Nose: Soft peat smoke with short lived acrid burn note (that thankfully disappeared quickly), vanilla and honey, sweet fresh cut oak, Slowly smoked cured meat rises up big time, salt. After it breathed for a few minutes there’s meat, lemon and vanilla stuffed baked pastry. This is one tasty nose. Continue reading
Today we’re gonna look at one of the two latest Travel Retail releases from Laphroaig. The Four Oak was released in early 2017 and as the name states, it was matured in four different oak casks: Ex-bourbon barrels. Small quarter casks, virgin American oak barrels and larger European Oak hogshead.
You know the saying “too many cooks spoil the broth”? In our cask it will be: Will too many cask types spoil the whisky? Since it follows two very mediocre and similar releases (Yes, I’m looking at you Laphroaig QA and Select), I was a bit wary of this one. But maybe this time it will work better?
Laphroaig Four Oak (40%, 1 Liter, £66/€51,95)
Nose: sweet, earthy peat smoke, iodine, cereals, honey, not a strong peat reek, quite gentle but feels rounder than QA/Select. After a few minutes in the glass some greenery. cardamom, a tad farmy with metallic metallic, salt water, Lapsang Souchong tea, more sweet smoke, getting sweeter and flatter. Continue reading
It’s my favorite Islay distillery day at Feis Ile – Laphroaig distillery. Despite some recent disappointing (or even bad) releases from Laphroaig, there are still some good official releases. Let’s go back one year and review one of them, the 2016 Cairdeas that was matured in bourbon barrels and then finished in Madeira casks.
Laphroaig Cairdeas 2016 Madeira Cask (51.6%, $79.99)
Nose: At my first tasting of this whisky I thought it wasn’t quite well with disharmony between the peat and the fruitiness of the Madeira cask but a few weeks later it’s better with gentle peat, red grapes and red berries, a bit of zest (orange peels?) and malt. With a few drops of water sharper smoke on the front. Smoke is the star with red berries fruit at backseat with touch of peat and medicinal notes but the water kind of transform it into a very one dimensional whisky. Continue reading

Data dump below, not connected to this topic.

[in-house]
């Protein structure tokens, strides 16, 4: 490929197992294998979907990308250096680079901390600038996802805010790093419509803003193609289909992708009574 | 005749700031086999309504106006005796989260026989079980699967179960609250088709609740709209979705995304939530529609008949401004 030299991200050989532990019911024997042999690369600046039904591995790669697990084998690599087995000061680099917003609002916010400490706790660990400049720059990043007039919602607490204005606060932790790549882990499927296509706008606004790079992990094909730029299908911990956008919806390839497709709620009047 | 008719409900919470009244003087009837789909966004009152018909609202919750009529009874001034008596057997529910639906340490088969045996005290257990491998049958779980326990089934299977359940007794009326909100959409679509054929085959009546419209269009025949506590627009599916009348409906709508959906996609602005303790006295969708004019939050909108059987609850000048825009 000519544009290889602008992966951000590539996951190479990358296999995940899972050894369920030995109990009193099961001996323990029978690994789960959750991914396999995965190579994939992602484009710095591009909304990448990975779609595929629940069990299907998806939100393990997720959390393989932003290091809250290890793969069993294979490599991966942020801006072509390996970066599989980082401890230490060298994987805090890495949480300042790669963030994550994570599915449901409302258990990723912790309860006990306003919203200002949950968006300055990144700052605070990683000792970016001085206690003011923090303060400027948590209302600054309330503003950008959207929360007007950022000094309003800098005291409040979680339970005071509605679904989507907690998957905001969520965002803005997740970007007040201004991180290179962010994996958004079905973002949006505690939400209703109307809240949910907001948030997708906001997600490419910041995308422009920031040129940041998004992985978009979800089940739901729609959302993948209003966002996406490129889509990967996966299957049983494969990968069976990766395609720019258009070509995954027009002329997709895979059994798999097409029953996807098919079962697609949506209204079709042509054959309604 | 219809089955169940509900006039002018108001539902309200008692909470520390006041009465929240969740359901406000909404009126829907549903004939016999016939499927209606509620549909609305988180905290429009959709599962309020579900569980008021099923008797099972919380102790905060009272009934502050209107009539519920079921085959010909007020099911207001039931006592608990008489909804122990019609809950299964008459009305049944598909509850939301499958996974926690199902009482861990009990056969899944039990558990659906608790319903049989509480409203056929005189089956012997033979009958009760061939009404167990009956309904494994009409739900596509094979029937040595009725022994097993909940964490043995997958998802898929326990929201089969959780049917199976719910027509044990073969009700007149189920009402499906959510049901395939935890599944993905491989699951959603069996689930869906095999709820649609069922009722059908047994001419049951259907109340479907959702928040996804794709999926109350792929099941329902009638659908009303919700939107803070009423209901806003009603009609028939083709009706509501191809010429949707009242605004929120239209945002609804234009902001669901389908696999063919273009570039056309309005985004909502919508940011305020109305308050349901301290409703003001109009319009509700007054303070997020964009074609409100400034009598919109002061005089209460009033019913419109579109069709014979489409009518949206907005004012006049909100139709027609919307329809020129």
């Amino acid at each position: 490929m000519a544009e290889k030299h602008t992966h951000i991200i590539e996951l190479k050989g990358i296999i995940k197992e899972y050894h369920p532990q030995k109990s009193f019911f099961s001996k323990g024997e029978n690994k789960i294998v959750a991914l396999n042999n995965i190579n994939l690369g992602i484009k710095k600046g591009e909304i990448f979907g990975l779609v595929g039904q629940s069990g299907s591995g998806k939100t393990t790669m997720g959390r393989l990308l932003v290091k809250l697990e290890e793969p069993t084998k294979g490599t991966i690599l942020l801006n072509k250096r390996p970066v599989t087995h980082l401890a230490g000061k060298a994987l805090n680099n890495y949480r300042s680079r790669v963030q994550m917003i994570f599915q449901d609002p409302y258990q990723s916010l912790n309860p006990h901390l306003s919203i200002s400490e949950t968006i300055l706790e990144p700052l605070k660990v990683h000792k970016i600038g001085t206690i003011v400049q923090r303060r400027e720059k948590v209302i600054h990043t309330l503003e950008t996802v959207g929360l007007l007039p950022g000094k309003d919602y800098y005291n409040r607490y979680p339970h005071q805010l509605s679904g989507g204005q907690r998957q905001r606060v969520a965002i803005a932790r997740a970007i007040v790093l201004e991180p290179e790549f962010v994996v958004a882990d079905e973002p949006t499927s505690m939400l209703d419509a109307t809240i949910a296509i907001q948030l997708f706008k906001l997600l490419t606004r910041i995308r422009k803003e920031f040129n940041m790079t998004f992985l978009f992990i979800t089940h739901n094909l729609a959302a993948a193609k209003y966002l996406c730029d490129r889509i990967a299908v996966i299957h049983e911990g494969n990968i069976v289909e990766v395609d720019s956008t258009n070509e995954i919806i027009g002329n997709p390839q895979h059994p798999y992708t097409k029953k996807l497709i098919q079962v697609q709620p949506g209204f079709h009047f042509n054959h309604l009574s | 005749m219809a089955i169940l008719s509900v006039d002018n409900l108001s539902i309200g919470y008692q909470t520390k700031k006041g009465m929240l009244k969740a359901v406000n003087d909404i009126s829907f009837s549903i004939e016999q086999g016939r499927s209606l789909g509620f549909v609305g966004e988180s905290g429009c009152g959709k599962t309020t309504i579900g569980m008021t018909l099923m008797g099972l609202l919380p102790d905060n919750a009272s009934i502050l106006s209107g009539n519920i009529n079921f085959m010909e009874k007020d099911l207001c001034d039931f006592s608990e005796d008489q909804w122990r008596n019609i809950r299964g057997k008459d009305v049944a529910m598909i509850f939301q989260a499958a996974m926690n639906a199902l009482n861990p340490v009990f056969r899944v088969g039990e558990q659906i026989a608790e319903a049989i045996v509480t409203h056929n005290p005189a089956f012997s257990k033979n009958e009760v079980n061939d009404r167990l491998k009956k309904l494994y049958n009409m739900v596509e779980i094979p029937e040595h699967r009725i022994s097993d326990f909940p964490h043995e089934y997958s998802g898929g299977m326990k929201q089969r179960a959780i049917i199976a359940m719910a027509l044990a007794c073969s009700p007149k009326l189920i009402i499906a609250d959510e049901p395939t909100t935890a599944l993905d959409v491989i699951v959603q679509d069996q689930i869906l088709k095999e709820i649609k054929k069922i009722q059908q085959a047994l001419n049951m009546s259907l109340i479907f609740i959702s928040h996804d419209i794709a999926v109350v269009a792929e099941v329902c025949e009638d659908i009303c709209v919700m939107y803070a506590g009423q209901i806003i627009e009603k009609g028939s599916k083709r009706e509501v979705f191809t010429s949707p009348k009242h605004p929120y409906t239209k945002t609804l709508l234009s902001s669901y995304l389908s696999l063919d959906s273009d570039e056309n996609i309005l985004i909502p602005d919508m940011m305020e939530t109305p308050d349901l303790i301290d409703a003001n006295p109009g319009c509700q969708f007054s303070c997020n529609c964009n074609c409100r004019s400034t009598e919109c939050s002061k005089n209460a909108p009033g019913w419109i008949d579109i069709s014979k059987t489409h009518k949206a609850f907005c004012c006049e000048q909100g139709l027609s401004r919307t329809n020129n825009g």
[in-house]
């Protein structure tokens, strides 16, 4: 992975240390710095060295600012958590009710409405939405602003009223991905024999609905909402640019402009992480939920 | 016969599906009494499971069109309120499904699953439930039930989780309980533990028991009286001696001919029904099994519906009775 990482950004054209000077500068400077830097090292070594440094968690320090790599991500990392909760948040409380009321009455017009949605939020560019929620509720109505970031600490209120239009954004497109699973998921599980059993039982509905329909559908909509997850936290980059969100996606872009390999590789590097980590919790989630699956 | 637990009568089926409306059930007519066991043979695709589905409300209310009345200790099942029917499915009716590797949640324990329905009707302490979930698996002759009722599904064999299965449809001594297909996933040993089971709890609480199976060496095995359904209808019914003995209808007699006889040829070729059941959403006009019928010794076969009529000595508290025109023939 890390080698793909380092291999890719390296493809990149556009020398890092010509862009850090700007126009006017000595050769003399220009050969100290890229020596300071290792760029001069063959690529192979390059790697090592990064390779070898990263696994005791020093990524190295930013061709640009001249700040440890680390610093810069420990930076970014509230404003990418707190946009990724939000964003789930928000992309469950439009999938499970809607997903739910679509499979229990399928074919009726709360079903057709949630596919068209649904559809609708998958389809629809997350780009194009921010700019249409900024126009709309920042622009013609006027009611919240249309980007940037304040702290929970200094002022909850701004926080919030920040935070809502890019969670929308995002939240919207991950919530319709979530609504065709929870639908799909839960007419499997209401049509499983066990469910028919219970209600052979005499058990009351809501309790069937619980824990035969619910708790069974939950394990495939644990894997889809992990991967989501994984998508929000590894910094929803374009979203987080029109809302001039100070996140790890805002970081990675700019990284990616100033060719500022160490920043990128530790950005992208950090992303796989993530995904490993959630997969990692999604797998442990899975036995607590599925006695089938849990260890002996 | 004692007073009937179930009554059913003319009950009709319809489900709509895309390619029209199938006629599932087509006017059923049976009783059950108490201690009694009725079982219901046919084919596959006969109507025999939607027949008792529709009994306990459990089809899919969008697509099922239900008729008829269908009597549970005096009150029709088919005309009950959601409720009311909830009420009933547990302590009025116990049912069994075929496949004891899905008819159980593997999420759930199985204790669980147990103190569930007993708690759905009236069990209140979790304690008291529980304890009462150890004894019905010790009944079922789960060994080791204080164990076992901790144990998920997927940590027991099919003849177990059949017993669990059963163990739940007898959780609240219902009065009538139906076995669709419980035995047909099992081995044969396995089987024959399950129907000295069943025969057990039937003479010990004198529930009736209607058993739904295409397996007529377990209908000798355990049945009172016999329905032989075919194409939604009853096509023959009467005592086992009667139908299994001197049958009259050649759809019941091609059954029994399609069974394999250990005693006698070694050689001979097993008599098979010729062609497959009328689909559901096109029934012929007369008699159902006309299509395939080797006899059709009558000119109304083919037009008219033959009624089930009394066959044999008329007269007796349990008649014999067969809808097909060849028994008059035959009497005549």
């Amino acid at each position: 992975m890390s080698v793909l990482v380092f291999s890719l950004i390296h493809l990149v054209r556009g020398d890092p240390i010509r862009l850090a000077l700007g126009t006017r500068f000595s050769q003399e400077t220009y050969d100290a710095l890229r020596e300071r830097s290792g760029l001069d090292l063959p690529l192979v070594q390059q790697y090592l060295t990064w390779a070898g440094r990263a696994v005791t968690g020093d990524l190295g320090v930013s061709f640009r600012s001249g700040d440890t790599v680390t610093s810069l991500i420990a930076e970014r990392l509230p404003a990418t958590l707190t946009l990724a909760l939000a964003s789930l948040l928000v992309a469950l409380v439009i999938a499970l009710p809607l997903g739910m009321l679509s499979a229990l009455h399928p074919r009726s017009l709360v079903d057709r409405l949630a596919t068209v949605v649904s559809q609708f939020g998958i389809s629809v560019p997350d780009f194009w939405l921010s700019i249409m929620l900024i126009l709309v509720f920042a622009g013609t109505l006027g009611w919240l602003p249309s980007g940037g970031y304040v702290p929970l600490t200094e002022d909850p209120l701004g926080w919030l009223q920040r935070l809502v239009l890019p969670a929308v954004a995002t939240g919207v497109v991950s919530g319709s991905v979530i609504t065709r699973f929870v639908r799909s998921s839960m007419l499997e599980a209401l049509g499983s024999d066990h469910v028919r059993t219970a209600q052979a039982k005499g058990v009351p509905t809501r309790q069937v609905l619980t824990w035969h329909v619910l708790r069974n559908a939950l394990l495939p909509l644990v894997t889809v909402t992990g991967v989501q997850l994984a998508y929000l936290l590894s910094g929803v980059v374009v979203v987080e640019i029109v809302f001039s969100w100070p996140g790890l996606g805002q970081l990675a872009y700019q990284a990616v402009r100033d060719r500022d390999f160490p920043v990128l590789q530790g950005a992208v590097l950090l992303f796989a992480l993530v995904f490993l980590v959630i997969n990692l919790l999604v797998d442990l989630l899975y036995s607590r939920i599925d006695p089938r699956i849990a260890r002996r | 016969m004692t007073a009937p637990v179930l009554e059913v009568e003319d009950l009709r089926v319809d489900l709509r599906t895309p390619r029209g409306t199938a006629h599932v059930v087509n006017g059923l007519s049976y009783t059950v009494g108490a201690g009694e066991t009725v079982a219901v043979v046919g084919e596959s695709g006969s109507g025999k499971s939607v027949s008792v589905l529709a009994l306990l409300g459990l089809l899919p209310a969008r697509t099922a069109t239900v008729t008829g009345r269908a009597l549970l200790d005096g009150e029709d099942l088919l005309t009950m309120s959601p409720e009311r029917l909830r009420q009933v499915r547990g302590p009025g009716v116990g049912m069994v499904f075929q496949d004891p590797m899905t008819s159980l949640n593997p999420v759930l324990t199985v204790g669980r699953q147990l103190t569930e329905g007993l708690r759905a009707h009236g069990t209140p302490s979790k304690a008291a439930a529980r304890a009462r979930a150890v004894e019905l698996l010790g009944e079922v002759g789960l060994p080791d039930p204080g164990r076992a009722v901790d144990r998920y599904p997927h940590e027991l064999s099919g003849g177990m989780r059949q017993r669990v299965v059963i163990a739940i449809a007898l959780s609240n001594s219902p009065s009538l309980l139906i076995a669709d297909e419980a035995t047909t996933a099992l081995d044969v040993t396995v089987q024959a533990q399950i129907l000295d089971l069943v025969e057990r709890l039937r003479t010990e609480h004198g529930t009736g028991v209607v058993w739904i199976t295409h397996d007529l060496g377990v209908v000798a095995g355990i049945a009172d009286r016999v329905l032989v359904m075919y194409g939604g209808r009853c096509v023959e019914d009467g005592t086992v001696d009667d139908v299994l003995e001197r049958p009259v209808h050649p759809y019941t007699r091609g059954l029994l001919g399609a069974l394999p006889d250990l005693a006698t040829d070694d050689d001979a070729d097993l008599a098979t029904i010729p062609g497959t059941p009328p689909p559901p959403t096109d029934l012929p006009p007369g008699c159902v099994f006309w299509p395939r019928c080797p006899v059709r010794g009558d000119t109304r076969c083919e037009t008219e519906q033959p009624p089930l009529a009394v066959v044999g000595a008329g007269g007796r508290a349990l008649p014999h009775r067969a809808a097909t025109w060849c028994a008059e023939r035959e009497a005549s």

Over a year ago I reviewed a Laphroaig I really didn’t like – The Port Wood Finished Brodir. It was the batch generally available on the market, batch 002. A friend of mine couldn’t believe I found it so bad because he liked it a lot. After a short discussion we found out where the difference in opinions came from: while I was tasting and disliking the second batch, he has a bottle of the first batch, so he generously sent me a sample to check for myself that Brodir can be good (Thanks T!).
A quick refresher: Laphroaig Brodir is Travel Retail NAS bottling, matured in Ex-bourbon casks and then is finished for unspecified time in European Oak Ex-Ruby Port casks before being bottled at 48%.
So, let’s see if the second batch I so disliked is indeed so different from the first batch or maybe it’s only a matter of personal taste.
Laphroaig Brodir Batch 001 Port Wood Finish (48%, €89,95)
Nose: First sniff and it already way better. There’s body and presence that just doesn’t exists in the 2nd batch. Soft peat smoke, sweet berries: raspberries and blueberries, kinda jammy, very well integrated. After a few minutes, stronger iodine and medicinal notes show up along with honey and salt. Continue reading